Taking The First Step:

Determing How Big, How Many, and How Much

courtyard The first critically important step in planning for a new, renovated, or expanded shelter is to determine exactly what your needs and budget are. How many animals will need to be handled now and for the next 20 years? How many runs, cages and holding areas are needed to handle those animals? How many support spaces (offices, adoption, interview, receiving, pet get-acquainted, clinic, classroom, garage, kitchen, storage etc.) are needed? How much will construction of the new building cost, and what size staff and operating budget will be needed? Other questions that must be addressed are: What size and type site is needed? What new programs should be planned for? Should the kennels be completely indoor or indoor/outdoor? What building style is desirable? A major question that deserves careful consideration is: Should the building be the least expensive construction possible or a high-quality building designed to last and look good for 20, 30 or more years? All of these questions - and many more - must be analyzed and your particular answers determined before any plans are drawn. You can attempt to do this study on your own if you know the answers to these questions.

However, the advantage of having an experienced planning and design firm perform the study is that such a firm has current, accurate knowledge about construction costs and all the latest shelter designs, equipment and finishes to assist you in making your selections.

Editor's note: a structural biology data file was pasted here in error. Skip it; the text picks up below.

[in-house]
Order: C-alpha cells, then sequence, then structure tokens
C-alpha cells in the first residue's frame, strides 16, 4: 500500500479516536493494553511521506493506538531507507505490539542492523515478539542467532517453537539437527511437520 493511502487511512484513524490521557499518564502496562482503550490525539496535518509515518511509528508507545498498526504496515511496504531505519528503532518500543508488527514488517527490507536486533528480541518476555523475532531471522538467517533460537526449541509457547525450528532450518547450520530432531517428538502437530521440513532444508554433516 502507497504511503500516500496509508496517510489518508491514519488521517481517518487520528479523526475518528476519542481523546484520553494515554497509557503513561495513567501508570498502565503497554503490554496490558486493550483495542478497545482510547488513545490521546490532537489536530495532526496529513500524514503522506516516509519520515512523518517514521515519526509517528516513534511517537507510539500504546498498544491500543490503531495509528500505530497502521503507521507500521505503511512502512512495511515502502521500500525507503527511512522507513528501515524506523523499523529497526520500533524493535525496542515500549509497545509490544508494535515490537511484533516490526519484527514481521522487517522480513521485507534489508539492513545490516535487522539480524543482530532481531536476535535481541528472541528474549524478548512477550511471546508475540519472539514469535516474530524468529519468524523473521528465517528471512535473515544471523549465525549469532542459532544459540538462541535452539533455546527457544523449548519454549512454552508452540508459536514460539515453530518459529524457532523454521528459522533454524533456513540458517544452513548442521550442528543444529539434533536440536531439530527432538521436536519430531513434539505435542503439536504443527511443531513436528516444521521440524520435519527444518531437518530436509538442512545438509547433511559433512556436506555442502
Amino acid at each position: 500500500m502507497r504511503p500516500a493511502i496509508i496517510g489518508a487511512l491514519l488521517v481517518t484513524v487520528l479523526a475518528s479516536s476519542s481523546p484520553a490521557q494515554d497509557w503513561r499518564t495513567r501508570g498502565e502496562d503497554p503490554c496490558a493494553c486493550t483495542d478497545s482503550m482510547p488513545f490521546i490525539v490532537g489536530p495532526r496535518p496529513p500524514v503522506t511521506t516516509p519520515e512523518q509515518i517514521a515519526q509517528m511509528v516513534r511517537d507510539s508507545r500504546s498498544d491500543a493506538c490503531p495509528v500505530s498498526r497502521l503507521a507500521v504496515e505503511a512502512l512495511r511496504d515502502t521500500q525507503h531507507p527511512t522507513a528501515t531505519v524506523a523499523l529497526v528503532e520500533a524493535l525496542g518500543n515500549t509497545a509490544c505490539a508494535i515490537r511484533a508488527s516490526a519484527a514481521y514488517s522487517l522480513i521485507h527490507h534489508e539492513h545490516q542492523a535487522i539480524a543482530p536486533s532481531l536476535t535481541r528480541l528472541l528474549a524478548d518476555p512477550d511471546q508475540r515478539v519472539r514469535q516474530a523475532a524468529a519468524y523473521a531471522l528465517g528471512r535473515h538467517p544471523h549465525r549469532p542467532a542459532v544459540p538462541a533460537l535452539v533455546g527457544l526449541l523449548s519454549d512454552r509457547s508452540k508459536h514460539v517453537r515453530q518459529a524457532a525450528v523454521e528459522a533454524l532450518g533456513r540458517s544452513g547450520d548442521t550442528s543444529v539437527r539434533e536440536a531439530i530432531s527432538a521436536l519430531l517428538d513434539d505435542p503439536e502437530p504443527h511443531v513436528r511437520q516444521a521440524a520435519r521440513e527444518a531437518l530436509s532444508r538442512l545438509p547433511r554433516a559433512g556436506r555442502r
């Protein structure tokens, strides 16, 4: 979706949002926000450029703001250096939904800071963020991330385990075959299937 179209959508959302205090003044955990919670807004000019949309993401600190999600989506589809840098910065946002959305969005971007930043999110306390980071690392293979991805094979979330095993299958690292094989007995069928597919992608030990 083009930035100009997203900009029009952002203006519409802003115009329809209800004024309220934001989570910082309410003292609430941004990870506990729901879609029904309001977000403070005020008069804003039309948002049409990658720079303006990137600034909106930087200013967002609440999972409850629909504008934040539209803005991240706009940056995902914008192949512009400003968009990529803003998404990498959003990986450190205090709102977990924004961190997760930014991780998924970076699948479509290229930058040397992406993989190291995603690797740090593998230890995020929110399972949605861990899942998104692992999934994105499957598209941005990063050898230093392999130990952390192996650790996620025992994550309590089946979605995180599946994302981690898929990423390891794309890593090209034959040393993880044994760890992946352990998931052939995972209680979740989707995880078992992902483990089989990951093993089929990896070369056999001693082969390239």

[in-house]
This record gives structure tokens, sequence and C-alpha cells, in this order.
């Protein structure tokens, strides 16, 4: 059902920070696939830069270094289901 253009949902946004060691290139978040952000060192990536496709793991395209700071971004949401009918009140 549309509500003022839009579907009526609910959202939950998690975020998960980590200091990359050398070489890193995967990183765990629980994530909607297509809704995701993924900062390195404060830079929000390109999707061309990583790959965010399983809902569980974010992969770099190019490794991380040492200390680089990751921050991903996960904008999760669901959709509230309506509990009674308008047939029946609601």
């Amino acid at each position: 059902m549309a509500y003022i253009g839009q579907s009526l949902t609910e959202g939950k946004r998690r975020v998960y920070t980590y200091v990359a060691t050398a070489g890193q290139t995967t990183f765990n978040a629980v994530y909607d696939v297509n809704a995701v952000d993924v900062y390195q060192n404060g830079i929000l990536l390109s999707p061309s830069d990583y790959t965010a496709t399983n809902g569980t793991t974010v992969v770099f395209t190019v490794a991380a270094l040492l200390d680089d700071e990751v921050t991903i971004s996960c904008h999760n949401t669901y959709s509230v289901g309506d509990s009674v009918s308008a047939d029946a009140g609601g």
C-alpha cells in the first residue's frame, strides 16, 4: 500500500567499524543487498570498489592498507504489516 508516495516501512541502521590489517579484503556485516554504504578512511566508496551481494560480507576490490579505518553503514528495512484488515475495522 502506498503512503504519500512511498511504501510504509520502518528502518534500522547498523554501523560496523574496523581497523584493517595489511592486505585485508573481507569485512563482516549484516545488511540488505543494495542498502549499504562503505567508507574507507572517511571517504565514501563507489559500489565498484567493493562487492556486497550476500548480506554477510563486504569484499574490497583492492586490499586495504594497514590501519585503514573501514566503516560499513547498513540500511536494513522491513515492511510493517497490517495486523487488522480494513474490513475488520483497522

Needs Assessment/Feasibility/Building Program Studies:
"Shelter Planners of America" specializes in doing such complete studies for your organization. We will come to your location for a one to two day visit to develop a profile of your operations consisting of 100 items of information, statistics, and your preferences. We will also evaluate potential or existing sites and make a presentation on important considerations for the facility. The completed study will be in a concise fifteen page format. It will spell out exactly what rooms and spaces are needed in the new shelter, how many animals it will house and handle, operating features and the estimated construction cost, staffing level needed and operating budget.

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